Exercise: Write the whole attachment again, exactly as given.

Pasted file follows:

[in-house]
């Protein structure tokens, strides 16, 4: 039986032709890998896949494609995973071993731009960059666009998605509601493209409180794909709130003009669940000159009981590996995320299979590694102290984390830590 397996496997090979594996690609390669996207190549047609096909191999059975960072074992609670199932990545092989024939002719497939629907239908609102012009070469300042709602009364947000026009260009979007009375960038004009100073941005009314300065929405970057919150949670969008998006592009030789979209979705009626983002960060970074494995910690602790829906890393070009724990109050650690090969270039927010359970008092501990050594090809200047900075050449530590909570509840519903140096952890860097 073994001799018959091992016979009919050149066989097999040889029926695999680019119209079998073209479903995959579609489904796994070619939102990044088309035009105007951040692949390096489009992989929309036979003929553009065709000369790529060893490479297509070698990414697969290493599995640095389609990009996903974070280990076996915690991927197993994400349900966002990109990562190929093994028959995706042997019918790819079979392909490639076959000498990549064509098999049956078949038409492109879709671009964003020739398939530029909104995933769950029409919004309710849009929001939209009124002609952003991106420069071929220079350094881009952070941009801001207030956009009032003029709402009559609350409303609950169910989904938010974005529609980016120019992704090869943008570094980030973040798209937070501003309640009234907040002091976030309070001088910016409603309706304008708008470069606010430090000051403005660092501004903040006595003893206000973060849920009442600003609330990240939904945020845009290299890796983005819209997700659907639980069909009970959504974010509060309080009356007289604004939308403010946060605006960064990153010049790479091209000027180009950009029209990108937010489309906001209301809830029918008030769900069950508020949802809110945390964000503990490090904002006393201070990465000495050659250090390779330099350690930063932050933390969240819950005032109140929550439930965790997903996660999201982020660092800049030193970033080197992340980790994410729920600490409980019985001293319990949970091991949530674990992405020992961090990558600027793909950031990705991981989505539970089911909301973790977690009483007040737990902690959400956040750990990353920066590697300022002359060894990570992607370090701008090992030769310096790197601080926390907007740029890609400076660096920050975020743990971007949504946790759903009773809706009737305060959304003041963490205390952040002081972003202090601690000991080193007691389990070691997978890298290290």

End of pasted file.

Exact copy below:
[in-house]
């Protein structure tokens, strides 16, 4: 039986032709890998896949494609995973071993731009960059666009998605509601493209409180794909709130003009669940000159009981590996995320299979590694102290984390830590 397996496997090979594996690609390669996207190549047609096909191999059975960072074992609670199932990545092989024939002719497939629907239908609102012009070469300042709602009364947000026009260009979007009375960038004009100073941005009314300065929405970057919150949670969008998006592009030789979209979705009626983002960060970074494995910690602790829906890393070009724990109050650690090969270039927010359970008092501990050594090809200047900075050449530590909570509840519903140096952890860097 073994001799018959091992016979009919050149066989097999040889029926695999680019119209079998073209479903995959579609489904796994070619939102990044088309035009105007951040692949390096489009992989929309036979003929553009065709000369790529060893490479297509070698990414697969290493599995640095389609990009996903974070280990076996915690991927197993994400349900966002990109990562190929093994028959995706042997019918790819079979392909490639076959000498990549064509098999049956078949038409492109879709671009964003020739398939530029909104995933769950029409919004309710849009929001939209009124002609952003991106420069071929220079350094881009952070941009801001207030956009009032003029709402009559609350409303609950169910989904938010974005529609980016120019992704090869943008570094980030973040798209937070501003309640009234907040002091976030309070001088910016409603309706304008708008470069606010430090000051403005660092501004903040006595003893206000973060849920009442600003609330990240939904945020845009290299890796983005819209997700659907639980069909009970959504974010509060309080009356007289604004939308403010946060605006960064990153010049790479091209000027180009950009029209990108937010489309906001209301809830029918008030769900069950508020949802809110945390964000503990490090904002006393201070990465000495050659250090390779330099350690930063932050933390969240819950005032109140929550439930965790997903996660999201982020660092800049030193970033080197992340980790994410729920600490409980019985001293319990949970091991949530674990992405020992961090990558600027793909950031990705991981989505539970089911909301973790977690009483007040737990902690959400956040750990990353920066590697300022002359060894990570992607370090701008090992030769310096790197601080926390907007740029890609400076660096920050975020743990971007949504946790759903009773809706009737305060959304003041963490205390952040002081972003202090601690000991080193007691389990070691997978890298290290």